Magdalena, New Mexico
The Very Large Array Radio Observatory
The next stop was the Very Large Array Radio Observatory 60 miles west of Socorro, New Mexico in a very remote area. [visit] It was there they filmed the movie Contact based on Carl Sagan‘s novel of the same name. Of course, when I got there, it was closed, sort of.
There was some kind of event going on for astronomers, and everyone had badges – except me. But the door was open, and so I sneaked in to leave a few Cold Fusion Now stickers on the table, and snuck out. No conversations were held as I wasn’t supposed to be there, but I snapped a few photos of the dishes and started back to the main highway.
And that’s when my truck broke down. (See what you get for sneakin’ around!)
My poor ole truck Baby squealed in pain just two blocks from the only garage within 30 miles. Miraculously, I was in the tiny town of Magdalena. It was Friday afternoon at 5PM local time and I’d have to wait till Monday for parts.
Magdalena is an old Western cattle town, now economically-depressed. There’s no grocery store, food items are purchased locally at the gas station mart, but the auto garage had excellent mechanics who knew right away what was needed and fixed it promptly when parts arrived Monday morning. Thank you Winston’s Auto and Wrecker Service!
Truth or Consequences, New Mexico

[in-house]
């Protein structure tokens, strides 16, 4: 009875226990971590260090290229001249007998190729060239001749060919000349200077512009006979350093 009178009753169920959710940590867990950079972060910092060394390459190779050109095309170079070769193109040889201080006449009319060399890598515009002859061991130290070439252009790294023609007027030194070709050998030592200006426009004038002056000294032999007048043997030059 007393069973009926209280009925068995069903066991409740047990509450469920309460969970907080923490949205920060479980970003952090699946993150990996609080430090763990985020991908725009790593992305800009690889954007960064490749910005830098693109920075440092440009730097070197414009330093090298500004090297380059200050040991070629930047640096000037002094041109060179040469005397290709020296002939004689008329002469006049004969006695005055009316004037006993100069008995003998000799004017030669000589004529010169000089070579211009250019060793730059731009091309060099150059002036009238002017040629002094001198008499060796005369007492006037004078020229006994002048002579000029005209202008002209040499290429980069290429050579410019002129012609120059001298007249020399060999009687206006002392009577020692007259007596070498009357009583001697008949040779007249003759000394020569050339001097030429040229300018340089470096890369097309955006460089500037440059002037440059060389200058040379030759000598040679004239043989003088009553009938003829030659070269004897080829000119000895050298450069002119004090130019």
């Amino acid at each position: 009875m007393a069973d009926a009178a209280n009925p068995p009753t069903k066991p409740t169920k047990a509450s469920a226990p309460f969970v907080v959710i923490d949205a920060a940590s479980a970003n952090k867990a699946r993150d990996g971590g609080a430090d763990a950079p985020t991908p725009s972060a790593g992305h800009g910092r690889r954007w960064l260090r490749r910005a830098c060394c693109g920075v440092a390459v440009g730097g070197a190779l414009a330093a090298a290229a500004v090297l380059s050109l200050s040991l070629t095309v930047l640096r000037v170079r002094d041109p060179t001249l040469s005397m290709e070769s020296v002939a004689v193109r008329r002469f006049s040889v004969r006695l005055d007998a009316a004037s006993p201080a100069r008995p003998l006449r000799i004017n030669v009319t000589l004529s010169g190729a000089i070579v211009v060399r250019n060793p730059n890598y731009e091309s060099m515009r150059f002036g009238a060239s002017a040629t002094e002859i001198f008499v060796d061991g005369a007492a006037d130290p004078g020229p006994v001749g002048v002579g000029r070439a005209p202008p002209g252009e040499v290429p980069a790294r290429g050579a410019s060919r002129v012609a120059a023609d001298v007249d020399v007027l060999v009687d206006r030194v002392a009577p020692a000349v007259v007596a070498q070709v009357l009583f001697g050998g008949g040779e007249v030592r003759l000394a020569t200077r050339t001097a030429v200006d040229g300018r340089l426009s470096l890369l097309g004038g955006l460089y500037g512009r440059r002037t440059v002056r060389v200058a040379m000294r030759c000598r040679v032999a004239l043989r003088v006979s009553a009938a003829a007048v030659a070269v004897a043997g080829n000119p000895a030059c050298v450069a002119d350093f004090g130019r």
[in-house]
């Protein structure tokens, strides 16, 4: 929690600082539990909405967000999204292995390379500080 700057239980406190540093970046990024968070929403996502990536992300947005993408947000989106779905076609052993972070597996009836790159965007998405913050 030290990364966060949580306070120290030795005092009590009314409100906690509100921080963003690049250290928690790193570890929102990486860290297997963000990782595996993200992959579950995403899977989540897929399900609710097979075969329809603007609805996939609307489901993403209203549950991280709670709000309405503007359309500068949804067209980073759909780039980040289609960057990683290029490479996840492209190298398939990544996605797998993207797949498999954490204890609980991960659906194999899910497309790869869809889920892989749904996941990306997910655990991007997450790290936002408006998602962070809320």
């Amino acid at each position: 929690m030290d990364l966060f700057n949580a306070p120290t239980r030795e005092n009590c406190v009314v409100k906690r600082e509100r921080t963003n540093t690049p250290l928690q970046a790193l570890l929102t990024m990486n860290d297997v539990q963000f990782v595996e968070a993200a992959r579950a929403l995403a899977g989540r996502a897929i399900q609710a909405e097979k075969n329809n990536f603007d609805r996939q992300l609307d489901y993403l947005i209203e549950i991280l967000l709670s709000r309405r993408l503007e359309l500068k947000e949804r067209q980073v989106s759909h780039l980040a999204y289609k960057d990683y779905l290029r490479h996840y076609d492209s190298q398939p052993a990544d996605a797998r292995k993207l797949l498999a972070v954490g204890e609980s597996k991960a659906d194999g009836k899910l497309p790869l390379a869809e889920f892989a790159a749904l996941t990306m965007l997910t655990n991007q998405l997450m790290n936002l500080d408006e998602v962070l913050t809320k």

There is a town in New Mexico named Truth or Consequences, but the locals call it T or C. I trekked there to see Spaceport America, the new facility being built by Sir Richard Branson for his Virgin Galactic fleet of spaceships. [visit] The New Mexico Space Authority also kicked in and there will be other private space company launches as well. I’ve wanted to tell Sir Richard about the new energy industry that’s ready to pop and blow all other markets away, and give him a Cold Fusion Now sticker, for a long time now.
I took the 30-mile drive outside of T or C to the Spaceport. I was unable to access the building when I visited on my way east. As I approached this time, I could see the cement trucks and cranes from a distance, and knew it was still a construction zone. At the perimeter, I met the very same Security Guard that I had met last summer. He remembered me, too.
“May I go and check out the Spaceport?”, I asked.
“Nope, sorry, still under construction, but you can come back on the weekend for the tour.”
Well, I wasn’t going to be able to stick around the whole week for the tour. I pulled over in the little spot he directed me to, and snapped a few shots of the still-forming structure. Apparently, they’ve been having alot of engineering issues that have put the project over a year behind schedule, and it may be two years behind. There’d be no opportunity to personally lobby Sir Richard this time around.